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Interspecific variations in responses of mangrove seedlings to two contrasting salinities
Jayatissa, L.P.; Wickramasinghe, W.A.A.D.L.; Dahdouh-Guebas, F.; Huxham, M. (2008). Interspecific variations in responses of mangrove seedlings to two contrasting salinities. Int. Rev. Hydrobiol. 93(6): 700-710. dx.doi.org/10.1002/iroh.200711017
In: International Review of Hydrobiology. Wiley: Weinheim. ISSN 1434-2944, more
Peer reviewed article  

Available in  Authors 
    VLIZ: Open Repository 143064 [ OMA ]

Keywords
    Forestry; Growth; Mangroves; Salinity; Salinity tolerance; Seeds; Taxonomy; Avicennia marina (Forssk.) Vierh. [WoRMS]; Avicennia officinalis L. [WoRMS]; Bruguiera gymnorhiza (L.) Lamk. [WoRMS]; Rhizophora apiculata Bl. [WoRMS]; Rhizophoraceae [WoRMS]; Sonneratia caseolaris (L.) Engler [WoRMS]; Eurasia [Marine Regions]; Sri Lanka [Marine Regions]; Marine
Author keywords
    salinity; growth; vivipary; Sri Lanka

Authors  Top 
  • Jayatissa, L.P.
  • Wickramasinghe, W.A.A.D.L., more
  • Dahdouh-Guebas, F., more
  • Huxham, M.

Abstract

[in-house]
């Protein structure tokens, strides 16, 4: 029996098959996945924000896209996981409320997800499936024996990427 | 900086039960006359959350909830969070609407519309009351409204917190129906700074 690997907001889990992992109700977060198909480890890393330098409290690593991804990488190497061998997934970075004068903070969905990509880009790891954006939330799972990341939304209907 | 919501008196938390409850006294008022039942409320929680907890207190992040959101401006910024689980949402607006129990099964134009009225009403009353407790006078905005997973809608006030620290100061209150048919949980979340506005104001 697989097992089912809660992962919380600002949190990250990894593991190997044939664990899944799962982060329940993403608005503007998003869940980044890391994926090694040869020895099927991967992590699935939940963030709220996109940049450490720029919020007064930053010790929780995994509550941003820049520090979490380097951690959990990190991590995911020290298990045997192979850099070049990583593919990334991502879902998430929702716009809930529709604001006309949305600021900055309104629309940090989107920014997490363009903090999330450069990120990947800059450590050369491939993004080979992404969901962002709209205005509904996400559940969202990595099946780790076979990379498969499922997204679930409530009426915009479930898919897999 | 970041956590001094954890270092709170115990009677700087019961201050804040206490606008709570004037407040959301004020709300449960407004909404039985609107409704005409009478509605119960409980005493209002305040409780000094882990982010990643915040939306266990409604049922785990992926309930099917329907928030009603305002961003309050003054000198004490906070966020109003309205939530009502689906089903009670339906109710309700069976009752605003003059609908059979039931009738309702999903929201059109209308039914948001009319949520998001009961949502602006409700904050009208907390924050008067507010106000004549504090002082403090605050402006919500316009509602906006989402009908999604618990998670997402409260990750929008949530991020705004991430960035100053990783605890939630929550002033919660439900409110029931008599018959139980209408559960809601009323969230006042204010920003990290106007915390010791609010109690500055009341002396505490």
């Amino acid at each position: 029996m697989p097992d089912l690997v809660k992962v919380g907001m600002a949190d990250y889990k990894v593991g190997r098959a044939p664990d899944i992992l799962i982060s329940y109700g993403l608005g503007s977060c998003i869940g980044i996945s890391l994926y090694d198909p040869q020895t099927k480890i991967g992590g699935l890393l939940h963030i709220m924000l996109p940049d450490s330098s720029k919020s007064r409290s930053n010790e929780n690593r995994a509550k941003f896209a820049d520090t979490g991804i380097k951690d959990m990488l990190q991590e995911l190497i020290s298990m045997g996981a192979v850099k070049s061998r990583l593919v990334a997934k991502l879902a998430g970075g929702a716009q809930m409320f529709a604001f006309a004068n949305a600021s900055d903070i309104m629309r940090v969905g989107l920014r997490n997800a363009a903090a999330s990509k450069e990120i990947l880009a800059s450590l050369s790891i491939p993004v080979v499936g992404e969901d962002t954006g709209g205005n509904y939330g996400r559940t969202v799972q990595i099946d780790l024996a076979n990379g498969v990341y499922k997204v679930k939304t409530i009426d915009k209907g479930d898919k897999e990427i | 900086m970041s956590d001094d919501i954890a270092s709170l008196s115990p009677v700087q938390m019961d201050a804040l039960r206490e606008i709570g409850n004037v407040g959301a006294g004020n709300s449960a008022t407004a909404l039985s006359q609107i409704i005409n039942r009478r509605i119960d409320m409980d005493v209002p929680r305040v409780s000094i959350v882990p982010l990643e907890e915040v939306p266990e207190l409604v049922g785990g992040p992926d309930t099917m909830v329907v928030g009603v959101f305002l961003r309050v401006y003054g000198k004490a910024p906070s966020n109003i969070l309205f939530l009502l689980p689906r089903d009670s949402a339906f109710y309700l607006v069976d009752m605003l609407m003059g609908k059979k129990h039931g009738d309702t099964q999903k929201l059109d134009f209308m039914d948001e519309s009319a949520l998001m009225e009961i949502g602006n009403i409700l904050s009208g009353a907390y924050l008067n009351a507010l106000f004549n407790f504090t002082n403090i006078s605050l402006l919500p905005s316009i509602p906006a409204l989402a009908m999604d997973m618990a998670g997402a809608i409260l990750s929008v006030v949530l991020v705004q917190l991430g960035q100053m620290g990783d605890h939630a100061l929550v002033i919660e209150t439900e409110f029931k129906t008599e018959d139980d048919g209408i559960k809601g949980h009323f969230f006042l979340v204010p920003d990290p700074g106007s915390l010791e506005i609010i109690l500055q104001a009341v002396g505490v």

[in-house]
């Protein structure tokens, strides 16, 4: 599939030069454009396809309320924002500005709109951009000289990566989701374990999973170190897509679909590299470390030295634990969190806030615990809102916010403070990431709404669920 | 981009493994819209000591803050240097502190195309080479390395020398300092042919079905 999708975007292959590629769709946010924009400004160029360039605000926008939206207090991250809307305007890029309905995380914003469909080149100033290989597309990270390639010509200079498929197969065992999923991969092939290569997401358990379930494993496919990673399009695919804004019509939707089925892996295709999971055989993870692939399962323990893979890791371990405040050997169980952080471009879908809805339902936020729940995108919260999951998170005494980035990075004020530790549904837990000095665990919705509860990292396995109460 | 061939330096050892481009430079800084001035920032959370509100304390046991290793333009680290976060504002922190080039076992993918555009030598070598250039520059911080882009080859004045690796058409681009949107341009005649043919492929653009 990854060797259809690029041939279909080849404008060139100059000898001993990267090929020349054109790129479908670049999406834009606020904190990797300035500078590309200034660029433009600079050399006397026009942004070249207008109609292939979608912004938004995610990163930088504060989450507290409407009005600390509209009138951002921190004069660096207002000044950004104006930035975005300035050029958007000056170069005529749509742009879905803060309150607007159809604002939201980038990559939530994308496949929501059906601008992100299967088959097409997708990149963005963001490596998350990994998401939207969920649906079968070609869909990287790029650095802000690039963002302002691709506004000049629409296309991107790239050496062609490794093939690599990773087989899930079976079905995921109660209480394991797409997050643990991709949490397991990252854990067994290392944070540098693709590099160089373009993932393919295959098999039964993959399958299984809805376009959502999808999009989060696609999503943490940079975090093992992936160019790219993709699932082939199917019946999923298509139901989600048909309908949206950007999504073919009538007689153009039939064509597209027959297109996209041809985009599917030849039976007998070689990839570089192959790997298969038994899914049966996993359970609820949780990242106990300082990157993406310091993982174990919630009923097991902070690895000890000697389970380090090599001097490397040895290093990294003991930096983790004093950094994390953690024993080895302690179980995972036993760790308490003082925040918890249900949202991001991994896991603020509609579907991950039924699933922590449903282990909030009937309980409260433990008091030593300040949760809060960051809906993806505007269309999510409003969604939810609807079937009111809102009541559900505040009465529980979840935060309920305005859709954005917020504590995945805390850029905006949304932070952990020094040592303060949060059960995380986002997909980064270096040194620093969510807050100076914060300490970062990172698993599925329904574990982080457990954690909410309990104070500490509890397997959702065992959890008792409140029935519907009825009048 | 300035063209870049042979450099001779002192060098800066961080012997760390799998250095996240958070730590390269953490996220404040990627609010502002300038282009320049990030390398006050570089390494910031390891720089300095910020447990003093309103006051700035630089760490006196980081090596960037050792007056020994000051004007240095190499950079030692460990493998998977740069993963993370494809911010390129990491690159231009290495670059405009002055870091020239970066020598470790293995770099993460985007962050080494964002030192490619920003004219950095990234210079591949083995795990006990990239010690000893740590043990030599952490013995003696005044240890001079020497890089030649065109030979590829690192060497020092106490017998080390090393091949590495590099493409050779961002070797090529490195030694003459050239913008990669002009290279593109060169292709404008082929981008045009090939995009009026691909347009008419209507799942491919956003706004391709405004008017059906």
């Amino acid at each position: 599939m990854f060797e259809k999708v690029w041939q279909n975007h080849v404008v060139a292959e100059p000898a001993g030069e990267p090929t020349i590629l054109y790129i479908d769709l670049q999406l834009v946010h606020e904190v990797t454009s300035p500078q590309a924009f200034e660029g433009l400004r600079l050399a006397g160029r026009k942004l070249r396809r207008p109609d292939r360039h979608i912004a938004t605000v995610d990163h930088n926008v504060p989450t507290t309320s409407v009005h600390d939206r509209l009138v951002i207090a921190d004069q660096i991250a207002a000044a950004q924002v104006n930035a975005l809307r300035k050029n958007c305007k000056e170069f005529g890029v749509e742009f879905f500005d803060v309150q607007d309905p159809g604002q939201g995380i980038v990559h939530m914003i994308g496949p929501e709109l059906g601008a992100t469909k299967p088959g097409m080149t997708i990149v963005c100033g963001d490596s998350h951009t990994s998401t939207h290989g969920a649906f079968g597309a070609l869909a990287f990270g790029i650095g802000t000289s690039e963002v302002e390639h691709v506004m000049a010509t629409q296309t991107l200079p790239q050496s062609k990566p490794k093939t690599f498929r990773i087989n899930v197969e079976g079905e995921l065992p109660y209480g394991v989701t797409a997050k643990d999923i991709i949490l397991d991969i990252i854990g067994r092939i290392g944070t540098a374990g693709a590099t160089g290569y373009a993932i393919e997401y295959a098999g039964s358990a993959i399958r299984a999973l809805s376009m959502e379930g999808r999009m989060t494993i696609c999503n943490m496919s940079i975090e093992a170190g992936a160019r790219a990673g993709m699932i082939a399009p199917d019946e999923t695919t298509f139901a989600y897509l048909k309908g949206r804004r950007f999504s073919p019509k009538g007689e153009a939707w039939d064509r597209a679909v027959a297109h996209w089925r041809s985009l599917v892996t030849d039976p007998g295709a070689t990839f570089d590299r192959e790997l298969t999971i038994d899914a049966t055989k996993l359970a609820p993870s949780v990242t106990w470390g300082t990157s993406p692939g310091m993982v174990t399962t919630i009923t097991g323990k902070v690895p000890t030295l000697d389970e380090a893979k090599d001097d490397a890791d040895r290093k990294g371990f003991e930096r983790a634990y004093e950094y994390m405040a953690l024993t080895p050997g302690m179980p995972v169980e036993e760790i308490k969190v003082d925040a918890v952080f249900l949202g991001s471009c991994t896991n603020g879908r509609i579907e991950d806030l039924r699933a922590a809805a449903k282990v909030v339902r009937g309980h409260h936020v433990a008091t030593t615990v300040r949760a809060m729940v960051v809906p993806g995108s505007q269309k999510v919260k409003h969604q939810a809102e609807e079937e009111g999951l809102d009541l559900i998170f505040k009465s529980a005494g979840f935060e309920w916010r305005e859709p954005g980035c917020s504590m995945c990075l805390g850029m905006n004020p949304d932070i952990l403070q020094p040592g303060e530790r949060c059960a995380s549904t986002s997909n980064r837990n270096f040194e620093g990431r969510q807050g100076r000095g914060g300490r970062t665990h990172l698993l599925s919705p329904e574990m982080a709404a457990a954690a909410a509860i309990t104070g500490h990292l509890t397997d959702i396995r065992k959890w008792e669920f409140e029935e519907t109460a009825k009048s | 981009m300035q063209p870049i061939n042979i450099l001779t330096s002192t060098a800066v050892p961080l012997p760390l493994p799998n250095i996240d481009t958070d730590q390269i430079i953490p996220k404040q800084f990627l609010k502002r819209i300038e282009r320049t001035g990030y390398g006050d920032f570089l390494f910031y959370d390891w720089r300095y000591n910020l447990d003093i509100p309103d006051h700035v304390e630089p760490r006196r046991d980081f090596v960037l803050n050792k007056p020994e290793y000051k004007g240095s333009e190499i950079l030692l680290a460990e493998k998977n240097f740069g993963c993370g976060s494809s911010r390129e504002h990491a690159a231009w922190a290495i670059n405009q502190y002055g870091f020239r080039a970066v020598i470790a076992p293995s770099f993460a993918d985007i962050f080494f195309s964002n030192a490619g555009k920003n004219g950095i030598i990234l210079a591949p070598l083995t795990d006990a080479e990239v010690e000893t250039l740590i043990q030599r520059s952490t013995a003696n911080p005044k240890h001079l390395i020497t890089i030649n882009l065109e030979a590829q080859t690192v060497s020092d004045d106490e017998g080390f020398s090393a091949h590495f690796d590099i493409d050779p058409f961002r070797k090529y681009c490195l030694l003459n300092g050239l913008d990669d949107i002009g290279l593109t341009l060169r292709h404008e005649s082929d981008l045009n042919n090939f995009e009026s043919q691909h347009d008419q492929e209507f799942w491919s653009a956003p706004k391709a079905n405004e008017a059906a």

The growth performance of seedlings of seven species of true mangroves (Avicennia marina, A. officinalis, Bruguiera gymnorrhiza, B. sexangula, Rhizophora apiculata, R. mucronata, and Sonneratia caseolaris) in response to two contrasting salinity regimes, low (i.e., 3-5) and medium (i.e., 25-27), was studied. Species represented all categories relevant to vivipary (i.e., true viviparous species, cryptoviviparous species and non-viviparous species), and included closely related pairs as well as species commonly used in replanting in Sri Lanka. Species could be ranked in descending order of salinity tolerance as A. marina > R. mucronata R. apiculata > B. gymnorrhiza > A. officinalis > B. sexangula > S. caseolaris, hence taxonomically similar species and those sharing vivipary characteristics may be distant in salinity tolerance.

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